Discussing current issues in engineering
With Congress coming back in session after their August recess, some significant federal funding bills are set to potentially pass through legislation. With last year’s low infrastructure grade from the American Society of Civil Engineers, it’s easy to see why these legislations are important. Here are some of the major infrastructural issues we’re watching for this session:
All of these issues work together to determine how strong our country’s infrastructure is. We hope to see some priority given to improving our national roadways, public parks, and other vital issues this year.
Labor Day might mostly be recognized as a chance for a long weekend getaway, but the day is intended to commemorate the over 150 million people in the United States workforce. Here are some fun facts about the holiday to enjoy on your day off:
We hope you have a relaxing day to spend with family and friends!
Residents in many cities likely notice (and complain about) what seems like constant construction on their streets, from small pothole fixes to larger repaving and commercial building projects. Construction might be more of a nuisance in highly populated cities during rush hour, but that only amplifies concerns for safety, both of construction workers and for those who try to navigate around it.
According to the National Highway Traffic Safety Administration, pedestrian fatalities have unfortunately increased—primarily at nighttime, when visibility is the lowest. Contributing factors include poor visibility and blind spots on large construction vehicles. While safety has improved over the years on and off construction sites, many operators are starting to invest in stricter safety procedures like vehicle safety systems and radar obstacle detection technology.
One example of these systems is called a Backsense Radar, which uses Frequency Modulated Continuous Waves to eliminate the multiple blind spots on a vehicle, alerting its driver if objects are nearby. It gives a loud, clear warning when a blind spot obstruction appears and transmits a continuously-varying signal. It can also be customized to fit different sized vehicles on construction sites across customized detection areas. Systems like this are more effective than alternative pulsed radar technology, which provides slower feedback and can often only cover one blind spot at a time.
This is only one way in improving safety on and around construction sites, but systems like Backsense are a great start. The ability to detect objects and people in blind spots is crucial to safety on and around worksites, where workers have to carefully navigate their every move. To read more about the ways radar is used to decrease injuries on the road, click here for the full article.
You might have noticed more and more mention of autonomous cars recently—big companies like Tesla and Google are working on taking advantage of what many hope is the next big technological leap. Driverless cars come with many potential benefits including safer driving, but there are still issues to work out before making autonomous driving mainstream. One of them is basic reasoning.
Humans are remarkably good at navigating roads we’re unfamiliar with; even when using a GPS, we rely on observation and our senses to determine where we need to go. Driverless cars, however, can’t reason in the same way. Part of the problem is due to how these cars navigate now: in every new area, they first use complex maps to analyze all new roads, then generate 3D scans to rely on. This process is time-consuming and not always reliable in more rural areas.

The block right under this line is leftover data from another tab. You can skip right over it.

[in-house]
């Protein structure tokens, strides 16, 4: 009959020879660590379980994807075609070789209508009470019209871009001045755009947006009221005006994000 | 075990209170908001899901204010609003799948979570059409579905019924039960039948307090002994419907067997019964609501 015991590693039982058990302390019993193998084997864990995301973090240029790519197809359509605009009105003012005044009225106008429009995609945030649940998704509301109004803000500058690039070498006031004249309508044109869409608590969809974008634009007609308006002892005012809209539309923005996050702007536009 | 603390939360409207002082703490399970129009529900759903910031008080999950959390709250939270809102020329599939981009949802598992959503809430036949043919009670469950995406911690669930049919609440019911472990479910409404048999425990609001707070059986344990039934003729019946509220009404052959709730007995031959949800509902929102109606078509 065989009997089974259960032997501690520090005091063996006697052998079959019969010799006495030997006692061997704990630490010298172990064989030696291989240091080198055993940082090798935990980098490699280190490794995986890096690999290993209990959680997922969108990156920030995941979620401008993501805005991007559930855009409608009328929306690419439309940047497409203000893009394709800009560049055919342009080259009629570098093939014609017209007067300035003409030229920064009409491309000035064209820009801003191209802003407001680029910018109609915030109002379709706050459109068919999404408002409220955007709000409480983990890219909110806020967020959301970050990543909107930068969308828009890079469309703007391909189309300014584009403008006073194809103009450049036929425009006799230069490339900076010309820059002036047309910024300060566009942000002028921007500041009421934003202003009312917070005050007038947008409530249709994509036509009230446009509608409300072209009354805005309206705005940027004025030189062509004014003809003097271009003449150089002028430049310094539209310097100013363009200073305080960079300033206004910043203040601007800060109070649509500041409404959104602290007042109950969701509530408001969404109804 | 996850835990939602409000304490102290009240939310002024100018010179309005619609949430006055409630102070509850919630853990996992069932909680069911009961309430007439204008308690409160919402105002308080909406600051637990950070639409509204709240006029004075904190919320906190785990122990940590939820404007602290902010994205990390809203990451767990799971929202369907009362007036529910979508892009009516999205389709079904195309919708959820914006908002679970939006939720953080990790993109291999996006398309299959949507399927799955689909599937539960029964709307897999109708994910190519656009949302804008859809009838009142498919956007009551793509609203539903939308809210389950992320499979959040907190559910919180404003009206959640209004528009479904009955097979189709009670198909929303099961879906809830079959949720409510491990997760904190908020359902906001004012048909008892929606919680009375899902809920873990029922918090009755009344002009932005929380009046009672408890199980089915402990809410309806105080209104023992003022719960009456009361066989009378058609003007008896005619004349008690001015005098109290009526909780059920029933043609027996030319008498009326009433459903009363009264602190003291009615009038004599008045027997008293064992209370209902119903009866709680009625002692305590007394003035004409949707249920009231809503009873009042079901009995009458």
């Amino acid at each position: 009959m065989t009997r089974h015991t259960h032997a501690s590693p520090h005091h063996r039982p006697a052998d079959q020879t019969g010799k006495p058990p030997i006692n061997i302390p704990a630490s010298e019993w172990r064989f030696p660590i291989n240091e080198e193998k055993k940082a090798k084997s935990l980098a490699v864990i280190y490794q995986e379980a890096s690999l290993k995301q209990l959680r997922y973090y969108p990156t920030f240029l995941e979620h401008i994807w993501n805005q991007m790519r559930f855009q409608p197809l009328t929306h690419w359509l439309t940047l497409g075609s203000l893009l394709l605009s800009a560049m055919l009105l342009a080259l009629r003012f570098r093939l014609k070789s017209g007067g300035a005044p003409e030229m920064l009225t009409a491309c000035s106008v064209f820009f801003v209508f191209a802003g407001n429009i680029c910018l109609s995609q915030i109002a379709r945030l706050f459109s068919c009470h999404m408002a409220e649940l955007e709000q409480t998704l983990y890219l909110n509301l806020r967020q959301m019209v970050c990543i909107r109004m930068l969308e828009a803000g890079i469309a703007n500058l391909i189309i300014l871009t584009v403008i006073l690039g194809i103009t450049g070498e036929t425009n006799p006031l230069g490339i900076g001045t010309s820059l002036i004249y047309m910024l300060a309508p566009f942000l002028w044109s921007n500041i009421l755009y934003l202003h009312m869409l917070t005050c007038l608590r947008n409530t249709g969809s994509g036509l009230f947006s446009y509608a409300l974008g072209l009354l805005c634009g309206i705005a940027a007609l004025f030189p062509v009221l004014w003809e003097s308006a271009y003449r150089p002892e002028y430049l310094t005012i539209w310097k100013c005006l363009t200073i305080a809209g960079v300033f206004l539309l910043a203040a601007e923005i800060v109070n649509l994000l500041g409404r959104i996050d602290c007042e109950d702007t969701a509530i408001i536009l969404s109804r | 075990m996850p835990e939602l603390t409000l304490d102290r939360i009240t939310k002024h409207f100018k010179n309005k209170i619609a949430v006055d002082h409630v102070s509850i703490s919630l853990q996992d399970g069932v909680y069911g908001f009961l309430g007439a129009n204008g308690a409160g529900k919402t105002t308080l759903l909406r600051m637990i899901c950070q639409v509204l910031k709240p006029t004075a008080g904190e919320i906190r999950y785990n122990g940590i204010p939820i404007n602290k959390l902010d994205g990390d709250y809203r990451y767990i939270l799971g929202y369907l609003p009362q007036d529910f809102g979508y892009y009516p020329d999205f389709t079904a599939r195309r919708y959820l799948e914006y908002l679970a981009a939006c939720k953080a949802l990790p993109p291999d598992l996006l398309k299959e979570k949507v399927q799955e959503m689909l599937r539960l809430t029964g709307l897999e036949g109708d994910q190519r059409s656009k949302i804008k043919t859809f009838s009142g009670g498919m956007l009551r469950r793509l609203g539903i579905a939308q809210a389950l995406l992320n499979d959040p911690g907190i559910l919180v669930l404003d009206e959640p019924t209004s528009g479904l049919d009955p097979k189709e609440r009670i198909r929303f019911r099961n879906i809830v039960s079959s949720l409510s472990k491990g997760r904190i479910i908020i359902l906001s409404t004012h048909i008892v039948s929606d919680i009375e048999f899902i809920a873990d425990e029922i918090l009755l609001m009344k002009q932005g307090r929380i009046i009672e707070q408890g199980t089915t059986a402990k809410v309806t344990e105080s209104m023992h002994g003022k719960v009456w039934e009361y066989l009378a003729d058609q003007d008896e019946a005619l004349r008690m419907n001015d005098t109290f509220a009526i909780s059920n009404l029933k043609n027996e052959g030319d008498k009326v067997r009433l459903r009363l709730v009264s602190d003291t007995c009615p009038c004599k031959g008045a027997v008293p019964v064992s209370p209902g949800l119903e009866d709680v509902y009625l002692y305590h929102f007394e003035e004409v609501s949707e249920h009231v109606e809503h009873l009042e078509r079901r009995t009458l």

Researchers at MIT are working on this shortfall by creating a system that uses only simple maps and visual data to help driverless cars navigate routes in new, complicated environments. By creating an end-to-end navigation system, offering new maps available for cars to download, and creating an easier way to store and process maps, these cars should be able to navigate more easily in unfamiliar areas. Since car-to-infrastructure communication is essential for driverless cars to function smoothly, researchers are hoping this new system will make the process run more efficiently.
It turns out that even smart, driverless cars need to depend on human intuition to fill in the gaps that advanced technology can’t match! For more on MIT’s project, see the article here on Science Daily.
Earthquakes like this month’s 7.1 magnitude quake can be devastating. But new ways of planning and building now exist to take into account these disasters, particularly in urban cities along fault lines. For engineers in these areas, this adds an important dimension to civil and structural design.
Buildings are already built to withstand vertical stress on a day-to-day basis; anything from heavy weight bearing to strong winds are always considered when designing a structure. However, major quakes put horizontal stress on buildings—a stress for which earlier buildings weren’t designed, making old buildings far more likely to collapse or suffer damage during an earthquake.
Earthquake simulators are one way engineers can assess potential seismic behavior in vulnerable regions. For example, researchers at Lehigh University established a real-time multi-directional simulation facility to develop models of large-scale structures to replicate seismic events. The data collected from sensors are then processed by a team, ultimately enabling them to accurately test the nature of structural collapse. This helps to make sure any new structures are adequately designed and built in case of another fault-line disaster.
To read more about earthquakes and their impact on the way civil engineers have shaped design strategies around them, check out this graphic from Norwich University.
The American Society of Civil Engineer’s new effort, Future World Vision: Infrastructure Reimagined, asks civil engineers to consider the shifts in ways we learn, practice, and manage our profession in the upcoming decades. With rapid development in technology approaching, the most important global trends civil engineers will need to consider are: